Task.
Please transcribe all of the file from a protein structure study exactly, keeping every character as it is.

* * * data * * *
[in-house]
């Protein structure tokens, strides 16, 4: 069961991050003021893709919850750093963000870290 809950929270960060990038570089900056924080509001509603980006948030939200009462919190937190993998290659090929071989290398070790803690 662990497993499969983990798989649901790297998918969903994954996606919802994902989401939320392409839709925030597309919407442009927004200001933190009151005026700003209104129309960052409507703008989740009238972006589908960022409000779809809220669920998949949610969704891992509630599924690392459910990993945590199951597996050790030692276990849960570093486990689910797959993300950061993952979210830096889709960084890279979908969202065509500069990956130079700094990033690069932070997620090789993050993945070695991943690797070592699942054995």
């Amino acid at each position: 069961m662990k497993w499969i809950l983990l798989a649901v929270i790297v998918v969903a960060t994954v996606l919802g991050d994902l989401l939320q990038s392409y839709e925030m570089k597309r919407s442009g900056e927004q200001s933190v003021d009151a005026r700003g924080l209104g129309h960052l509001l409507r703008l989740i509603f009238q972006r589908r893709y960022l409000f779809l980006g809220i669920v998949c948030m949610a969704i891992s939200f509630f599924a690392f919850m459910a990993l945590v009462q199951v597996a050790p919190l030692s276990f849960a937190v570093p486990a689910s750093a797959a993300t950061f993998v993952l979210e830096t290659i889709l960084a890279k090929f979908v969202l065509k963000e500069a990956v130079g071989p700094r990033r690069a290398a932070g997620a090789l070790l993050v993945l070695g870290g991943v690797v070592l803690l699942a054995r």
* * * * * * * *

[in-house]
């Protein structure tokens, strides 16, 4: 069961991050003021893709919850750093963000870290 809950929270960060990038570089900056924080509001509603980006948030939200009462919190937190993998290659090929071989290398070790803690 662990497993499969983990798989649901790297998918969903994954996606919802994902989401939320392409839709925030597309919407442009927004200001933190009151005026700003209104129309960052409507703008989740009238972006589908960022409000779809809220669920998949949610969704891992509630599924690392459910990993945590199951597996050790030692276990849960570093486990689910797959993300950061993952979210830096889709960084890279979908969202065509500069990956130079700094990033690069932070997620090789993050993945070695991943690797070592699942054995």
């Amino acid at each position: 069961m662990k497993w499969i809950l983990l798989a649901v929270i790297v998918v969903a960060t994954v996606l919802g991050d994902l989401l939320q990038s392409y839709e925030m570089k597309r919407s442009g900056e927004q200001s933190v003021d009151a005026r700003g924080l209104g129309h960052l509001l409507r703008l989740i509603f009238q972006r589908r893709y960022l409000f779809l980006g809220i669920v998949c948030m949610a969704i891992s939200f509630f599924a690392f919850m459910a990993l945590v009462q199951v597996a050790p919190l030692s276990f849960a937190v570093p486990a689910s750093a797959a993300t950061f993998v993952l979210e830096t290659i889709l960084a890279k090929f979908v969202l065509k963000e500069a990956v130079g071989p700094r990033r690069a290398a932070g997620a090789l070790l993050v993945l070695g870290g991943v690797v070592l803690l699942a054995r």